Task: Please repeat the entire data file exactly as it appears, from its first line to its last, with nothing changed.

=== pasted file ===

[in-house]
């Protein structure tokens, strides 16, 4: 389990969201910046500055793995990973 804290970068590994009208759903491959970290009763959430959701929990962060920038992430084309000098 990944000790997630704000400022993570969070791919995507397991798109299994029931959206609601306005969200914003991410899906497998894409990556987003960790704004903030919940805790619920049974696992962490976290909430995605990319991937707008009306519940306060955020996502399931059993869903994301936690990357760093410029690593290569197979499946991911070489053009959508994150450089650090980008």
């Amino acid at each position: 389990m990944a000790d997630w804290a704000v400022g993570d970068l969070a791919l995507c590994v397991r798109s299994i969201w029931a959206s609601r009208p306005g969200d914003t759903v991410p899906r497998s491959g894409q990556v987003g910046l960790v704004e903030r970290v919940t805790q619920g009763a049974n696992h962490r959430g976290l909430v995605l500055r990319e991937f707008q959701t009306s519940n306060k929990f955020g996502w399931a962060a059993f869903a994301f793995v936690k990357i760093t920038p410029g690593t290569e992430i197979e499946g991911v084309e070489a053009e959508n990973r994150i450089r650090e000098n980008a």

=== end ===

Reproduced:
[in-house]
């Protein structure tokens, strides 16, 4: 389990969201910046500055793995990973 804290970068590994009208759903491959970290009763959430959701929990962060920038992430084309000098 990944000790997630704000400022993570969070791919995507397991798109299994029931959206609601306005969200914003991410899906497998894409990556987003960790704004903030919940805790619920049974696992962490976290909430995605990319991937707008009306519940306060955020996502399931059993869903994301936690990357760093410029690593290569197979499946991911070489053009959508994150450089650090980008």
């Amino acid at each position: 389990m990944a000790d997630w804290a704000v400022g993570d970068l969070a791919l995507c590994v397991r798109s299994i969201w029931a959206s609601r009208p306005g969200d914003t759903v991410p899906r497998s491959g894409q990556v987003g910046l960790v704004e903030r970290v919940t805790q619920g009763a049974n696992h962490r959430g976290l909430v995605l500055r990319e991937f707008q959701t009306s519940n306060k929990f955020g996502w399931a962060a059993f869903a994301f793995v936690k990357i760093t920038p410029g690593t290569e992430i197979e499946g991911v084309e070489a053009e959508n990973r994150i450089r650090e000098n980008a």